The latest proposal for the major overhaul of Mt. Auburn Street was unveiled by traffic engineers at Monday night’s Public Works subcommittee meeting, and they were largely met with skepticism and disappointment.
The first detailed draft of what the redesigned Mt. Auburn Street could or would look like was presented in June by the traffic engineers from WorldTech Engineering. It included removal of lanes, called a “road diet” in some areas and added bike lanes along the roadway.
Monday night’s presentation included recommendations that had fewer areas where the road diet would be used and fewer areas with dedicated bike lanes.
Project designers have split the road into four sections (from West to East):
Patten Street to Walnut Street
Walnut Street to Dexter Avenue
Dexter Avenue to Arlington Street (Coolidge Square)
Arlington Street to the Cambridge line
The least amount of change would be seen in the area closest to Watertown Square where two-lanes each way is proposed to be kept, and no dedicated bike lanes. The engineers proposed having “share the roadway” arrows painted on the road to show where bikes can go.
The Walnut to Dexter section would have some major changes, including narrowing to one lane of traffic each way, adding left turn “pockets” for a majority of un-signaled intersections. A new traffic light has been proposed at Boylston Street to help with traffic and walkers coming from Hosmer School.
The proposal for Coolidge Square (Dexter to Arlington) has not been completed by engineers. They plan a meeting in January focusing just on that section where a map of the entire stretch will be rolled out so people can see the proposal and give detailed comments and questions. Engineers did note that businesses in the area need a place for trucks to unload, that the sidewalks are narrow in some places due to trees and utility poles, and that parking stalls need to be 8 feet wide because it is zoned as a limited business district.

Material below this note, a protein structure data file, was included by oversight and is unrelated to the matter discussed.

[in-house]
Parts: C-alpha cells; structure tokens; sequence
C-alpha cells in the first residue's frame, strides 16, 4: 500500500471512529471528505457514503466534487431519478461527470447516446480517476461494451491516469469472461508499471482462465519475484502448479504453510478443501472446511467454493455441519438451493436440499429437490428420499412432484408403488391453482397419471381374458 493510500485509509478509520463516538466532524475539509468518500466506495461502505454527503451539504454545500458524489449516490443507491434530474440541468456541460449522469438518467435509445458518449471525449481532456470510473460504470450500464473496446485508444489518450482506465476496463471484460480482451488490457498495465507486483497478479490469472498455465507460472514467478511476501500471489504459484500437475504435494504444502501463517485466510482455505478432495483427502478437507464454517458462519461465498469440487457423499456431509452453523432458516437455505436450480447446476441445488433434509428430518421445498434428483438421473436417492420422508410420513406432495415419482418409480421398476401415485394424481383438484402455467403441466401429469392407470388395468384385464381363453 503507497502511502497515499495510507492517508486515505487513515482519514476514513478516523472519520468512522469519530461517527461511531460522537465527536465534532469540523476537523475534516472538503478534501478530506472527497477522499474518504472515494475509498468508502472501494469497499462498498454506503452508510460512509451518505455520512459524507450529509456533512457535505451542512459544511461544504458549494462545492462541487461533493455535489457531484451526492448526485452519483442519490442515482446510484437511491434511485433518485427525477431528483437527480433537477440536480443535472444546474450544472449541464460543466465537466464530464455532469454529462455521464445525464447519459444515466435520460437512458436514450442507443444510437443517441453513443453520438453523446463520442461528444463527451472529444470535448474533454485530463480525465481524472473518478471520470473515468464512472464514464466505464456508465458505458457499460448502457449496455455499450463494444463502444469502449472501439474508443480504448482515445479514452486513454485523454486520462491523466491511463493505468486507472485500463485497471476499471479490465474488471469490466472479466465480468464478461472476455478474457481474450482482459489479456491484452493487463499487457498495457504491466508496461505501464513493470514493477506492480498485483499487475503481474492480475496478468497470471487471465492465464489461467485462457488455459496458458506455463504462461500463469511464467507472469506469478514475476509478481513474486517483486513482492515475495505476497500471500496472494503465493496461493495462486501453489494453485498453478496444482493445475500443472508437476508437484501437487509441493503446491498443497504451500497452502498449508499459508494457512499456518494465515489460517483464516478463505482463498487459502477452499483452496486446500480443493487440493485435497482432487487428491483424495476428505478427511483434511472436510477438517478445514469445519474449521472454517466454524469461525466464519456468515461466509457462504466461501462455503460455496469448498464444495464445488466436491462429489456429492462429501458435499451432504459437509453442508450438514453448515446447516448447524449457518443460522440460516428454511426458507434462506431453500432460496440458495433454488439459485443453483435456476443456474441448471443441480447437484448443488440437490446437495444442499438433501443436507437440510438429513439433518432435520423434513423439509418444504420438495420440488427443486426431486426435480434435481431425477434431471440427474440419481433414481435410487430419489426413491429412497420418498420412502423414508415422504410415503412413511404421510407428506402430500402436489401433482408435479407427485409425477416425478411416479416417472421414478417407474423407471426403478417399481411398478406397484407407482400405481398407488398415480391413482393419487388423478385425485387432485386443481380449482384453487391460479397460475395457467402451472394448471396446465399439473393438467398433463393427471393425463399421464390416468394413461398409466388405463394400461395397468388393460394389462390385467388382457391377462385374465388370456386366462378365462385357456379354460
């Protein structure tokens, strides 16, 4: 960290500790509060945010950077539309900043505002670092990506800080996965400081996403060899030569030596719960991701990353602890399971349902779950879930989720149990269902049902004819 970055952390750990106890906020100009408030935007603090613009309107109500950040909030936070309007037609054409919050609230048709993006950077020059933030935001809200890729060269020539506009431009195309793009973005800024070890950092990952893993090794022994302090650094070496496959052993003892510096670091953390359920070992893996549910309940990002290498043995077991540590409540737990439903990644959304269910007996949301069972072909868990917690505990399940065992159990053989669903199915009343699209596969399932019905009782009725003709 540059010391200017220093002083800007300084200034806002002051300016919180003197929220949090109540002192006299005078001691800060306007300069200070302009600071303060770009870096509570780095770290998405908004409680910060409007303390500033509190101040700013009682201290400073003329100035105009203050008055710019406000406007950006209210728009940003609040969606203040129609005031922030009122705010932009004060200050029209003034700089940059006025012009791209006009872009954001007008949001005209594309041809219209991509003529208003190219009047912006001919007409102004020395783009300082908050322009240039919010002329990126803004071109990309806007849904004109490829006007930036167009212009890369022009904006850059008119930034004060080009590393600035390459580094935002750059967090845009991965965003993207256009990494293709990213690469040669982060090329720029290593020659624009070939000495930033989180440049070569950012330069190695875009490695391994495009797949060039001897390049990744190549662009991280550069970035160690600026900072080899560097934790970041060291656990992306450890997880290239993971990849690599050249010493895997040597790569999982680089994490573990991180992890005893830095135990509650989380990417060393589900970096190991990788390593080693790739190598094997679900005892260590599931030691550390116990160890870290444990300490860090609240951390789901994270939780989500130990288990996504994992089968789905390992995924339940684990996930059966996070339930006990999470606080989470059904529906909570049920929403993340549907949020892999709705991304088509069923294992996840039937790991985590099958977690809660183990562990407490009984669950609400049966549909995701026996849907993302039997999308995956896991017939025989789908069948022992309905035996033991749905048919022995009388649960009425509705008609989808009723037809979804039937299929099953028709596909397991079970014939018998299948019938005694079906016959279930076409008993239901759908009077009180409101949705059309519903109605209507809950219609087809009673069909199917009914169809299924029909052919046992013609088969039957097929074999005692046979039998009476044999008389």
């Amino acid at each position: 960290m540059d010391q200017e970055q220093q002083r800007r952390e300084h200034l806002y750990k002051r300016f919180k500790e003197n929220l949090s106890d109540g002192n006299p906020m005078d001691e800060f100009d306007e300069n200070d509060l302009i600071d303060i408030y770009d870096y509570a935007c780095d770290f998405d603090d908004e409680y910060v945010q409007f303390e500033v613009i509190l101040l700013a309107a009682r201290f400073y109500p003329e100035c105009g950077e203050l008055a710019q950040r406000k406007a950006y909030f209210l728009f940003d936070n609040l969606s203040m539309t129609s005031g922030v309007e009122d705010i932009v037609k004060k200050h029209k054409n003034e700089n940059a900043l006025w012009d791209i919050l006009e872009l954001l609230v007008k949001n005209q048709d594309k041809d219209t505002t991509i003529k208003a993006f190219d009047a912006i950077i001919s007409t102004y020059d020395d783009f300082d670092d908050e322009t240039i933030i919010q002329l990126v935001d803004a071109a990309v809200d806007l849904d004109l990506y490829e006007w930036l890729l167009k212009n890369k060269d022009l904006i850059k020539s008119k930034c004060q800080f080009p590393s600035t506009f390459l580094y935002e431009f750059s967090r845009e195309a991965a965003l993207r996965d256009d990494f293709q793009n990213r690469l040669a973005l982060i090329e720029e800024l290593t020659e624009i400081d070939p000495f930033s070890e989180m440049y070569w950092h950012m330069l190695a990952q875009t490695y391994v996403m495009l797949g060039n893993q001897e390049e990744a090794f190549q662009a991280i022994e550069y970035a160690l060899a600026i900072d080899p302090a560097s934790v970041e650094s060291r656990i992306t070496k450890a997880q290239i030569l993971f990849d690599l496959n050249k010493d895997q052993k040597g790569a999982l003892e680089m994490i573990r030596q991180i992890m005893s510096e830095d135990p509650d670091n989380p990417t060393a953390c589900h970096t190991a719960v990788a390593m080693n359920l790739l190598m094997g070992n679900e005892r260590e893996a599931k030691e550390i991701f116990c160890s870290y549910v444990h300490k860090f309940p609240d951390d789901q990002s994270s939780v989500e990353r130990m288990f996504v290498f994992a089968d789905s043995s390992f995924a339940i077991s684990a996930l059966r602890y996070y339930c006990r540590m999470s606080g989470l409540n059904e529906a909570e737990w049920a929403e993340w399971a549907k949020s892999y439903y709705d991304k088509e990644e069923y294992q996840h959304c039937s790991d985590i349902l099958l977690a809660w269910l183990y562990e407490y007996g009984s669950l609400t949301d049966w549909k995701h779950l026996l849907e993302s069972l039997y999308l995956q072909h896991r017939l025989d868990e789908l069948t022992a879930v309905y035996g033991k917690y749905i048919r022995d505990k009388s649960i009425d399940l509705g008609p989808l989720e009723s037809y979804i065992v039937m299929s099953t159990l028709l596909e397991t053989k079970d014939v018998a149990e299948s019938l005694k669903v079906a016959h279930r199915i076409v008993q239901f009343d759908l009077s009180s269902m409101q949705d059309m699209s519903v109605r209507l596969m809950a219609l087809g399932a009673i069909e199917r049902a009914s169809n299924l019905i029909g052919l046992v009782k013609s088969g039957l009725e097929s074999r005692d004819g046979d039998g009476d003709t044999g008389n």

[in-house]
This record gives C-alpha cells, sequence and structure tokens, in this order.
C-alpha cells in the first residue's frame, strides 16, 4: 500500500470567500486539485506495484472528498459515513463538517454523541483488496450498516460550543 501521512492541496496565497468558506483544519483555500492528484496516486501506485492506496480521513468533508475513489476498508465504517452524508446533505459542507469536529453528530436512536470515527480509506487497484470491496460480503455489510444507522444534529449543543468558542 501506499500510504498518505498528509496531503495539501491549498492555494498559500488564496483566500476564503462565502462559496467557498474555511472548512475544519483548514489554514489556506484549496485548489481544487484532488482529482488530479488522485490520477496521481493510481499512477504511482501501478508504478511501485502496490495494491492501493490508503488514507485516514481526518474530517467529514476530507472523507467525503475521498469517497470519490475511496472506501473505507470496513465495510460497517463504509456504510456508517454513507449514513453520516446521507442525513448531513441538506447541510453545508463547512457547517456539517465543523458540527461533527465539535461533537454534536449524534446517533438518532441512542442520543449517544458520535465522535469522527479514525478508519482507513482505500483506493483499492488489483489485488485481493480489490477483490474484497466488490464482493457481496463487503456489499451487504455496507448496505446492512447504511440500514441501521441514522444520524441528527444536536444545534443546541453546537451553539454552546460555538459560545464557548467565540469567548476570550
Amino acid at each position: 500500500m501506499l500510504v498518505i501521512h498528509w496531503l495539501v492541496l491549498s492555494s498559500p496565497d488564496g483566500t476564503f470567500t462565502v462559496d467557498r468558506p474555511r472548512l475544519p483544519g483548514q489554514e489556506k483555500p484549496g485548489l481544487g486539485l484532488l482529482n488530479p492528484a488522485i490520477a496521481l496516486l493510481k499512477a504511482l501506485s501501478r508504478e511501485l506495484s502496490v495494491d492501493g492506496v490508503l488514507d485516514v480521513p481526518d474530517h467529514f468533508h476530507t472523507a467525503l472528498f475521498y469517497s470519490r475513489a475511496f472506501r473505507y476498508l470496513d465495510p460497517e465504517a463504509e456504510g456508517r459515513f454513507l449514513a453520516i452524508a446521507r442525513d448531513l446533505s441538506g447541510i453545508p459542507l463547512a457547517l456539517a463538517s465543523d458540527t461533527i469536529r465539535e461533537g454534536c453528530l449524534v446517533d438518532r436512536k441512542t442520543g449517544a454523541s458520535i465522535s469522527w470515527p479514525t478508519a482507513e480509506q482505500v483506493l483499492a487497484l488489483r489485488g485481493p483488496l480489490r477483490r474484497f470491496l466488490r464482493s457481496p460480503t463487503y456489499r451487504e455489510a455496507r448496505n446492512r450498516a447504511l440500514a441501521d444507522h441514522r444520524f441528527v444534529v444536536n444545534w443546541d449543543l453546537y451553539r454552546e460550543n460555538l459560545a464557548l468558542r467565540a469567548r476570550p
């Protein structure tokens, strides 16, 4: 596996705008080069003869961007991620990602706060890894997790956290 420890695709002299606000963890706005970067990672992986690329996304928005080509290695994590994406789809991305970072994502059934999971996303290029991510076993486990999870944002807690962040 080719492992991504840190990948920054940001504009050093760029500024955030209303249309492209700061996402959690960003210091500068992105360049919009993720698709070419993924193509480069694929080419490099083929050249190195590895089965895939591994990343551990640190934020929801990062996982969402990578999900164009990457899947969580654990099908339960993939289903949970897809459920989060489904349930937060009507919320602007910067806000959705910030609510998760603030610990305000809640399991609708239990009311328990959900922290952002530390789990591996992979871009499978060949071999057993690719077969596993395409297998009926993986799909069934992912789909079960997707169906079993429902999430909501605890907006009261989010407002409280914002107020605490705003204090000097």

Engineers are also still working on design of the section from Arlington to the Cambridge line. The area is wider than other sections and has fewer driveways so it was considered for a separated bike lane (up on sidewalk level) on both sides. This will not work, but they may have separated bike lane on one side and one on the street level on the other. They also are considering making a “bus stop island” in front of Tufts Health Plan where a bike lane would pass behind the bus stop shelter.
Bike Lanes and Pedestrians
The June meeting was a joint meeting with the Public Works Committee and the Bicycle and Pedestrian Committee, and engineers included a lot of details about bike lane options. This continued in Monday’s meeting.
Three types of bike lanes were considered:
Separated – where the bike lane is at the level with the sidewalk and separated from the traffic and parking
Protected – where bicycles travel on street level, but the lane is protected from traffic by the row of parked cars. It would also be right next to the curb.
Buffered – which has the bicycles on the street level between the parked cars and traffic. Engineers proposed having 2-foot painted buffers between both the traffic and the parked cars.
Separated bike lanes are only being considered for one side of the road in the Arlington Street to the Cambridge line section. The other side would be a buffered bike lane.
Buffered bike lanes have been proposed for the north and south sides of the Walnut to Dexter section. There would be a 2-foot buffer on both sides on the south side, and on the north side, where there is no parking so there would be a buffer between traffic and the curb would be on the other side.
No bike lanes have been proposed from Patten to Walnut, and the Coolidge Square section is still being designed.
Protected bike lanes were largely ruled out because there are issues with bicycles being visible to drivers because they are behind parked cars, and also because it would not leave space for cars to pull over for emergency vehicles or to go around a stalled bus or accident.
Bumpouts, where the sidewalk is pushed further into the road, have been proposed at intersections to allow pedestrians to cross more easily and safely.
Concerns from Council and Public
Several residents said they did not think that Mt. Auburn Street could handle all the traffic it has, plus the addition of vehicles from the new apartments in town if the number of lanes is reduced.